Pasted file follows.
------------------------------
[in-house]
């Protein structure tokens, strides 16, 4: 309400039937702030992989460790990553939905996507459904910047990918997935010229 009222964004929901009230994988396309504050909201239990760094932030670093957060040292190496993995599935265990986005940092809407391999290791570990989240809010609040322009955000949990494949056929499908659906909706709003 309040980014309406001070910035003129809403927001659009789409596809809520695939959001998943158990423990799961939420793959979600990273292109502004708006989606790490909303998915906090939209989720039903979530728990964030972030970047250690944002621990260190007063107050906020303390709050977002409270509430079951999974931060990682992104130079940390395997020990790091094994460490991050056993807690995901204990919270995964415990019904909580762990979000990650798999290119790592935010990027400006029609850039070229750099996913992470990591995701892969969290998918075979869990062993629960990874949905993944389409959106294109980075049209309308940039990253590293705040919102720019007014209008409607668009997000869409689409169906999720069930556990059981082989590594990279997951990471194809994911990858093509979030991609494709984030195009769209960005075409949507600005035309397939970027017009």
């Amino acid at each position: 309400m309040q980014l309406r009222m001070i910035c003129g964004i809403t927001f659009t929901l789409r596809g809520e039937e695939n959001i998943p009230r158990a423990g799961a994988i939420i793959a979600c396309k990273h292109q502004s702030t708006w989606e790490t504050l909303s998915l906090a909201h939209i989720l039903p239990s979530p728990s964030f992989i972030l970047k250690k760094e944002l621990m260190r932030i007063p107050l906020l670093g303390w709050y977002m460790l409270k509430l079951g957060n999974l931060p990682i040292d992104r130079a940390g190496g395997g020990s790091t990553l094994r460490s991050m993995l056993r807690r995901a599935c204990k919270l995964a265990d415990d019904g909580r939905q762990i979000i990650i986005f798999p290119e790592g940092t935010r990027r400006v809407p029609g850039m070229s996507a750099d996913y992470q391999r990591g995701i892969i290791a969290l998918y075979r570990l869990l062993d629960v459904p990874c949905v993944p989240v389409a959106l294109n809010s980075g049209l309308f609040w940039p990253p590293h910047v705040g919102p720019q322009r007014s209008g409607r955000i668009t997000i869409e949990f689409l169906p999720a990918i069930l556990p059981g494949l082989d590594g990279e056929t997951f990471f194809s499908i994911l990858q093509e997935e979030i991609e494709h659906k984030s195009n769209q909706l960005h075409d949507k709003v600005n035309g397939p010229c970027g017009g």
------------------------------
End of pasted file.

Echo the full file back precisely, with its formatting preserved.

[in-house]
């Protein structure tokens, strides 16, 4: 309400039937702030992989460790990553939905996507459904910047990918997935010229 009222964004929901009230994988396309504050909201239990760094932030670093957060040292190496993995599935265990986005940092809407391999290791570990989240809010609040322009955000949990494949056929499908659906909706709003 309040980014309406001070910035003129809403927001659009789409596809809520695939959001998943158990423990799961939420793959979600990273292109502004708006989606790490909303998915906090939209989720039903979530728990964030972030970047250690944002621990260190007063107050906020303390709050977002409270509430079951999974931060990682992104130079940390395997020990790091094994460490991050056993807690995901204990919270995964415990019904909580762990979000990650798999290119790592935010990027400006029609850039070229750099996913992470990591995701892969969290998918075979869990062993629960990874949905993944389409959106294109980075049209309308940039990253590293705040919102720019007014209008409607668009997000869409689409169906999720069930556990059981082989590594990279997951990471194809994911990858093509979030991609494709984030195009769209960005075409949507600005035309397939970027017009």
């Amino acid at each position: 309400m309040q980014l309406r009222m001070i910035c003129g964004i809403t927001f659009t929901l789409r596809g809520e039937e695939n959001i998943p009230r158990a423990g799961a994988i939420i793959a979600c396309k990273h292109q502004s702030t708006w989606e790490t504050l909303s998915l906090a909201h939209i989720l039903p239990s979530p728990s964030f992989i972030l970047k250690k760094e944002l621990m260190r932030i007063p107050l906020l670093g303390w709050y977002m460790l409270k509430l079951g957060n999974l931060p990682i040292d992104r130079a940390g190496g395997g020990s790091t990553l094994r460490s991050m993995l056993r807690r995901a599935c204990k919270l995964a265990d415990d019904g909580r939905q762990i979000i990650i986005f798999p290119e790592g940092t935010r990027r400006v809407p029609g850039m070229s996507a750099d996913y992470q391999r990591g995701i892969i290791a969290l998918y075979r570990l869990l062993d629960v459904p990874c949905v993944p989240v389409a959106l294109n809010s980075g049209l309308f609040w940039p990253p590293h910047v705040g919102p720019q322009r007014s209008g409607r955000i668009t997000i869409e949990f689409l169906p999720a990918i069930l556990p059981g494949l082989d590594g990279e056929t997951f990471f194809s499908i994911l990858q093509e997935e979030i991609e494709h659906k984030s195009n769209q909706l960005h075409d949507k709003v600005n035309g397939p010229c970027g017009g």